"President Ivan Duque's administration is acting as if it has a license to kill. When the people take to the streets amid a pandemic, it is because their government is more dangerous than a deadly virus," said Puerto Rican singer Rene Perez, aka Residente.
Several European Union (EU) countries also issued a statement rejecting the disproportionate use of force against Colombian demonstrators.
"We are closely following Colombia's grave situation. We urge the government to contain the escalation of violence," EU spokesman Peter Stano said and rejected the killing of at least 20 people by police forces.
Protests continue in Colombia.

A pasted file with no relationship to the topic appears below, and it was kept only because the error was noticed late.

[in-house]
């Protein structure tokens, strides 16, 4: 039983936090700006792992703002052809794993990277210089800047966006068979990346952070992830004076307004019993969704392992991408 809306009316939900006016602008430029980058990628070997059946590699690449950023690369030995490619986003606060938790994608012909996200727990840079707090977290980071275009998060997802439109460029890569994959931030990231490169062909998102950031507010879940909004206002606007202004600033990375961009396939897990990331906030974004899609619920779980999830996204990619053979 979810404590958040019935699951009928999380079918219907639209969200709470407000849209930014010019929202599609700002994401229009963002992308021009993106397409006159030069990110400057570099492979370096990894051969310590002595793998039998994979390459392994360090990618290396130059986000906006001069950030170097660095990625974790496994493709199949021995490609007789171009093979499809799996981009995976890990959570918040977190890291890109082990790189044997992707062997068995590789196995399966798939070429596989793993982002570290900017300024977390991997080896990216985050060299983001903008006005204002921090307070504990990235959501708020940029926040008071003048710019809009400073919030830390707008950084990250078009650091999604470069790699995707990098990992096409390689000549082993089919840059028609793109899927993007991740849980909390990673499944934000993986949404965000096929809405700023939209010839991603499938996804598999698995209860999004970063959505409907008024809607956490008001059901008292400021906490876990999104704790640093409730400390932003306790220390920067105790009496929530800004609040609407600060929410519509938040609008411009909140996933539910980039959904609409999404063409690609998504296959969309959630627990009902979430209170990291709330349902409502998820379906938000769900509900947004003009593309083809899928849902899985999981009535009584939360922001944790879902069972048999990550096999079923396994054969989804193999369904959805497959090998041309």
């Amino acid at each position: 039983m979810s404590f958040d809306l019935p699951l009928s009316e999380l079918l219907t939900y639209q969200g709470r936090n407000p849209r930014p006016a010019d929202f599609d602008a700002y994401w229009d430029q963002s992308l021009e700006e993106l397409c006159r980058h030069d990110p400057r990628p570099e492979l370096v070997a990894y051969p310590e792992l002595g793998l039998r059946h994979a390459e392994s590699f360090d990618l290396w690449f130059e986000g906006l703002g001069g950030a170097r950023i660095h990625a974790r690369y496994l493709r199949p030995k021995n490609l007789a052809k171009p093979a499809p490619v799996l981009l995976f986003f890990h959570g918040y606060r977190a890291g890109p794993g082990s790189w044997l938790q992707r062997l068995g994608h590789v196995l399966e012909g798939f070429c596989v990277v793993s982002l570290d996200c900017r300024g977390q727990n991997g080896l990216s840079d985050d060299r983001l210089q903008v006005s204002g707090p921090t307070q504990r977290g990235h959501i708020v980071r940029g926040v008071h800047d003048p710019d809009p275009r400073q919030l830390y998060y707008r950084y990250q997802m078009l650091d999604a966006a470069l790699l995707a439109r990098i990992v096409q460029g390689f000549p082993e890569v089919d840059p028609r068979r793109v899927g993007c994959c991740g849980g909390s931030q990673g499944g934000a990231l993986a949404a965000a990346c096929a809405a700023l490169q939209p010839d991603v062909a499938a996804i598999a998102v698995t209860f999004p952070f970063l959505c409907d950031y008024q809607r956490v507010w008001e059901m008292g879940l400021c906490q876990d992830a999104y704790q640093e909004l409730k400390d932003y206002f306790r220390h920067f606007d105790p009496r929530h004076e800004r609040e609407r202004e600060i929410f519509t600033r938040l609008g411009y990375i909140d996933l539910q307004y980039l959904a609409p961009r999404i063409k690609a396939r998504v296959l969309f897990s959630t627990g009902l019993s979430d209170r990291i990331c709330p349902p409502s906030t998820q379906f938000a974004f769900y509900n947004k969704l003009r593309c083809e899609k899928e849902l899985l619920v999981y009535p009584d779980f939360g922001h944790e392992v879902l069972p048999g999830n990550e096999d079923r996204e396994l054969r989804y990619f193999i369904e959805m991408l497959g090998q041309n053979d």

Citizens are now demanding a restructuring in economic and social matters, against police brutality and health reform.
Spanish lawmaker Manu Pineda requested the immediate dispatch of an observation mission to this Latin American country, "whose government has not put a stop to the persecutions and assassinations of social leaders and signatories of the 2016 peace accords," he highlighted.
The United Nations High Commissioner for Human Rights (OHCHR) Michelle Bachelet also alerted the international community about what is happening in Colombia, especially in Cali City, in the Valle del Cauca Department.
"Last night, police opened fire on demonstrators protesting against the tax reform. They are killing and injuring innocent people. The government must stop this wave of violence," the OHCHR spokesperson Marta Hurtado said.